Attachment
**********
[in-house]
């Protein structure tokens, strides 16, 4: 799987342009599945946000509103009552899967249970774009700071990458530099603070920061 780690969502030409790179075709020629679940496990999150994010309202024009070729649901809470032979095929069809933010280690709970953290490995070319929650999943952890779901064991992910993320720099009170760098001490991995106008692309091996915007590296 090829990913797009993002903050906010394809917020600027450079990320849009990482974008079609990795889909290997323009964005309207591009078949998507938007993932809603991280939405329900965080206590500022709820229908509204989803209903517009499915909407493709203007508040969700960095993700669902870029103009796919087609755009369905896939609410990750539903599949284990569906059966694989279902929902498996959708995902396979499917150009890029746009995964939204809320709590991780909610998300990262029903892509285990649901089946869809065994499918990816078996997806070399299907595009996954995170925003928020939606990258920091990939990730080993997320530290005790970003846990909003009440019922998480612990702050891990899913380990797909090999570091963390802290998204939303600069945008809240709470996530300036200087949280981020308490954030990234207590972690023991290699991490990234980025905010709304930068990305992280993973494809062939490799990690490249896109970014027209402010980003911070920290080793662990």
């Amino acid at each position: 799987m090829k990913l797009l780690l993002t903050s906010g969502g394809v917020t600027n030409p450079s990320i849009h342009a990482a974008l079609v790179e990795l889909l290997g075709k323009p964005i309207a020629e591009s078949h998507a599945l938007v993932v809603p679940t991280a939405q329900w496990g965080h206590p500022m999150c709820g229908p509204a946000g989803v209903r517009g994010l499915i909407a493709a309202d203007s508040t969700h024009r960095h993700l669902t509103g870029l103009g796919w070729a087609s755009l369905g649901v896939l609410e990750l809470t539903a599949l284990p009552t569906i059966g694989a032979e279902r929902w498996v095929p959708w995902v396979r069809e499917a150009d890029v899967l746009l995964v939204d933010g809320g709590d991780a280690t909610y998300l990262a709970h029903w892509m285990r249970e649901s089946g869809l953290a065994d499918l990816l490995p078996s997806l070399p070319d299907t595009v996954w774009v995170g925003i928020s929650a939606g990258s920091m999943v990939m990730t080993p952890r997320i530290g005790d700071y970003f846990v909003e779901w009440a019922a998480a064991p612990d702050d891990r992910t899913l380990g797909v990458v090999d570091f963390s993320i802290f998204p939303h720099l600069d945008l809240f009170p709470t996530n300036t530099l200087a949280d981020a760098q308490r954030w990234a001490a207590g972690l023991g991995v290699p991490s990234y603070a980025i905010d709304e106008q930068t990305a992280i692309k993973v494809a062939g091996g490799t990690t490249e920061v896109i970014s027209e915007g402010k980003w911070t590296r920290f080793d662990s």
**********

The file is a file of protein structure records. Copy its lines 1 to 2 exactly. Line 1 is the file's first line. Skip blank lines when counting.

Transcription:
[in-house]
């Protein structure tokens, strides 16, 4: 799987342009599945946000509103009552899967249970774009700071990458530099603070920061 780690969502030409790179075709020629679940496990999150994010309202024009070729649901809470032979095929069809933010280690709970953290490995070319929650999943952890779901064991992910993320720099009170760098001490991995106008692309091996915007590296 090829990913797009993002903050906010394809917020600027450079990320849009990482974008079609990795889909290997323009964005309207591009078949998507938007993932809603991280939405329900965080206590500022709820229908509204989803209903517009499915909407493709203007508040969700960095993700669902870029103009796919087609755009369905896939609410990750539903599949284990569906059966694989279902929902498996959708995902396979499917150009890029746009995964939204809320709590991780909610998300990262029903892509285990649901089946869809065994499918990816078996997806070399299907595009996954995170925003928020939606990258920091990939990730080993997320530290005790970003846990909003009440019922998480612990702050891990899913380990797909090999570091963390802290998204939303600069945008809240709470996530300036200087949280981020308490954030990234207590972690023991290699991490990234980025905010709304930068990305992280993973494809062939490799990690490249896109970014027209402010980003911070920290080793662990």